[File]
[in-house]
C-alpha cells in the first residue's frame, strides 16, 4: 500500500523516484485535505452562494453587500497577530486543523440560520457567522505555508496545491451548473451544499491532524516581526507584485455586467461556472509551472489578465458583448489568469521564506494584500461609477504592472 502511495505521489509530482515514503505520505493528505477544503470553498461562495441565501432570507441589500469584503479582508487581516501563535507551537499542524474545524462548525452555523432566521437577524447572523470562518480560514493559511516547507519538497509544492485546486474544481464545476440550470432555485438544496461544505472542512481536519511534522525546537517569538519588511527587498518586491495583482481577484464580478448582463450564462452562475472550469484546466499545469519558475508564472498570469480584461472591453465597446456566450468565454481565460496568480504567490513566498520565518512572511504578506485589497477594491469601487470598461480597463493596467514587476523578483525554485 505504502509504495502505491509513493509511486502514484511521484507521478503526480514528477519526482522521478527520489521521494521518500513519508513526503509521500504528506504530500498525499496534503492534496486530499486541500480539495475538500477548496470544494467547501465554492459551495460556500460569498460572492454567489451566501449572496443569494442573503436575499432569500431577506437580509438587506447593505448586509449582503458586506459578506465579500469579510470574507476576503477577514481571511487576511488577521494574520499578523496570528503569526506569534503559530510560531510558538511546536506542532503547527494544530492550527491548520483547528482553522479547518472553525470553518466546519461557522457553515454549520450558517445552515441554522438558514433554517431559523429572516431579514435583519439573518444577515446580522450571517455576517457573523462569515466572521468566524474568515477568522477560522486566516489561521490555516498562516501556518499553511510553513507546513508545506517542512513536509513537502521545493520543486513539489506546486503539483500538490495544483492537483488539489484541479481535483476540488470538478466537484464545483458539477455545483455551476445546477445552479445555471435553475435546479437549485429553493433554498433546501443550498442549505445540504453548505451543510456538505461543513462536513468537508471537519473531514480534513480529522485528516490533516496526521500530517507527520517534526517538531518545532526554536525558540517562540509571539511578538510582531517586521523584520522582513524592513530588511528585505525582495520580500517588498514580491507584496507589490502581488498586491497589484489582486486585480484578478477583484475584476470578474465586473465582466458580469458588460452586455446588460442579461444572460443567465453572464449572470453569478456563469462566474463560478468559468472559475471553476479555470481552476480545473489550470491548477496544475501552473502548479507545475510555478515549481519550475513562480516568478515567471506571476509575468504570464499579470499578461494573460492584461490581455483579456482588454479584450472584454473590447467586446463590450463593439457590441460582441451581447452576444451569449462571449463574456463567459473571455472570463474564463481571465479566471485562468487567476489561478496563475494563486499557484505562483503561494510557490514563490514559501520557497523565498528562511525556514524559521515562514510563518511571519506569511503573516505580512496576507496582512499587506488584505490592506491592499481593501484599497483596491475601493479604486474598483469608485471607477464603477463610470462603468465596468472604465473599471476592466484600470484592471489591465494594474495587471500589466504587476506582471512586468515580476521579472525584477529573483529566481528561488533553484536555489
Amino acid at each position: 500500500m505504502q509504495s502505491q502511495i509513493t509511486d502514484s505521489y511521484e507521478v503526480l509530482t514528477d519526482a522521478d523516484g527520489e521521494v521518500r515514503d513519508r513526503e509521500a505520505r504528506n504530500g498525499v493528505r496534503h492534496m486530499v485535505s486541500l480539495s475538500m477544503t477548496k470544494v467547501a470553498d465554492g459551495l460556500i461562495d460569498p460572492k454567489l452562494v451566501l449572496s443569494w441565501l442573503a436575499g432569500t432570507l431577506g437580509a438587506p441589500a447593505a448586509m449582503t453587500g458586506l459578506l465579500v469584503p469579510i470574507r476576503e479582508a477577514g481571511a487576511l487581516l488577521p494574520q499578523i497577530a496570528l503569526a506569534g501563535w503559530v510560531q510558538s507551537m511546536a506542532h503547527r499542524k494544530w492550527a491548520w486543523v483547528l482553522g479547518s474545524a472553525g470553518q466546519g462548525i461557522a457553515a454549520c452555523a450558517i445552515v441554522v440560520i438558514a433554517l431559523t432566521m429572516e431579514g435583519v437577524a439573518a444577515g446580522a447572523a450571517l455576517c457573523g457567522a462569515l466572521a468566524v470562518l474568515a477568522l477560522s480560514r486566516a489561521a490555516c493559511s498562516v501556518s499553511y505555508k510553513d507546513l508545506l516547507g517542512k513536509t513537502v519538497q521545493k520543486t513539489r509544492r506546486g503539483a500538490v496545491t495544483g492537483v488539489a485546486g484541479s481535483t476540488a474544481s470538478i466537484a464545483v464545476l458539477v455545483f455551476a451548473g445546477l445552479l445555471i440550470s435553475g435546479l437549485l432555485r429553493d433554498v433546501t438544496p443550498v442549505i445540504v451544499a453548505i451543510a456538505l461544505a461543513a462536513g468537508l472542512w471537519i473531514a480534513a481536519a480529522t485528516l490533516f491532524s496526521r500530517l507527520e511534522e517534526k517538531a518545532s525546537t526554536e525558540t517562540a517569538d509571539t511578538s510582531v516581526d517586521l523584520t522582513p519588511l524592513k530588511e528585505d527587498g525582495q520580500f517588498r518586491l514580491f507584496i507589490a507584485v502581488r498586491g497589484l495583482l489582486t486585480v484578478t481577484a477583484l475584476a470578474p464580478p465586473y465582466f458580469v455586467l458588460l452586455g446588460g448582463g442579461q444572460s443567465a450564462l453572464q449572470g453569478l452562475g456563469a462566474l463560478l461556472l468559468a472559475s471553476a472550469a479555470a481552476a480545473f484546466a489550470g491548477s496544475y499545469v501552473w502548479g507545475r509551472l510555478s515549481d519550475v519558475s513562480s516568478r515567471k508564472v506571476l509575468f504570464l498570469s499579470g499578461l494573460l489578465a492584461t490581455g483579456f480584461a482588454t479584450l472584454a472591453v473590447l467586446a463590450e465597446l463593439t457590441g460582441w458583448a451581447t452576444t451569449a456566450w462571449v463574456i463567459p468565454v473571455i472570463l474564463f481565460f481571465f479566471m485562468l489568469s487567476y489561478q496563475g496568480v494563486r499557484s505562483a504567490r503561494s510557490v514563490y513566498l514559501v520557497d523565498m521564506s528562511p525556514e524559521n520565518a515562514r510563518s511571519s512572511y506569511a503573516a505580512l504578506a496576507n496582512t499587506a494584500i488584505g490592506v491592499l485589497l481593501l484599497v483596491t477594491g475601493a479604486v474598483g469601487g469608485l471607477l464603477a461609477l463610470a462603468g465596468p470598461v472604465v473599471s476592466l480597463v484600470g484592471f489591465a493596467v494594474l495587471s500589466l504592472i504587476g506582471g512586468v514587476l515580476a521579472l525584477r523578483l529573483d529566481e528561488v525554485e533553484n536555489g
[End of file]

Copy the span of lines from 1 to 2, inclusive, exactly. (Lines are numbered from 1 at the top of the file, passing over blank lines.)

[in-house]
C-alpha cells in the first residue's frame, strides 16, 4: 500500500523516484485535505452562494453587500497577530486543523440560520457567522505555508496545491451548473451544499491532524516581526507584485455586467461556472509551472489578465458583448489568469521564506494584500461609477504592472 502511495505521489509530482515514503505520505493528505477544503470553498461562495441565501432570507441589500469584503479582508487581516501563535507551537499542524474545524462548525452555523432566521437577524447572523470562518480560514493559511516547507519538497509544492485546486474544481464545476440550470432555485438544496461544505472542512481536519511534522525546537517569538519588511527587498518586491495583482481577484464580478448582463450564462452562475472550469484546466499545469519558475508564472498570469480584461472591453465597446456566450468565454481565460496568480504567490513566498520565518512572511504578506485589497477594491469601487470598461480597463493596467514587476523578483525554485 505504502509504495502505491509513493509511486502514484511521484507521478503526480514528477519526482522521478527520489521521494521518500513519508513526503509521500504528506504530500498525499496534503492534496486530499486541500480539495475538500477548496470544494467547501465554492459551495460556500460569498460572492454567489451566501449572496443569494442573503436575499432569500431577506437580509438587506447593505448586509449582503458586506459578506465579500469579510470574507476576503477577514481571511487576511488577521494574520499578523496570528503569526506569534503559530510560531510558538511546536506542532503547527494544530492550527491548520483547528482553522479547518472553525470553518466546519461557522457553515454549520450558517445552515441554522438558514433554517431559523429572516431579514435583519439573518444577515446580522450571517455576517457573523462569515466572521468566524474568515477568522477560522486566516489561521490555516498562516501556518499553511510553513507546513508545506517542512513536509513537502521545493520543486513539489506546486503539483500538490495544483492537483488539489484541479481535483476540488470538478466537484464545483458539477455545483455551476445546477445552479445555471435553475435546479437549485429553493433554498433546501443550498442549505445540504453548505451543510456538505461543513462536513468537508471537519473531514480534513480529522485528516490533516496526521500530517507527520517534526517538531518545532526554536525558540517562540509571539511578538510582531517586521523584520522582513524592513530588511528585505525582495520580500517588498514580491507584496507589490502581488498586491497589484489582486486585480484578478477583484475584476470578474465586473465582466458580469458588460452586455446588460442579461444572460443567465453572464449572470453569478456563469462566474463560478468559468472559475471553476479555470481552476480545473489550470491548477496544475501552473502548479507545475510555478515549481519550475513562480516568478515567471506571476509575468504570464499579470499578461494573460492584461490581455483579456482588454479584450472584454473590447467586446463590450463593439457590441460582441451581447452576444451569449462571449463574456463567459473571455472570463474564463481571465479566471485562468487567476489561478496563475494563486499557484505562483503561494510557490514563490514559501520557497523565498528562511525556514524559521515562514510563518511571519506569511503573516505580512496576507496582512499587506488584505490592506491592499481593501484599497483596491475601493479604486474598483469608485471607477464603477463610470462603468465596468472604465473599471476592466484600470484592471489591465494594474495587471500589466504587476506582471512586468515580476521579472525584477529573483529566481528561488533553484536555489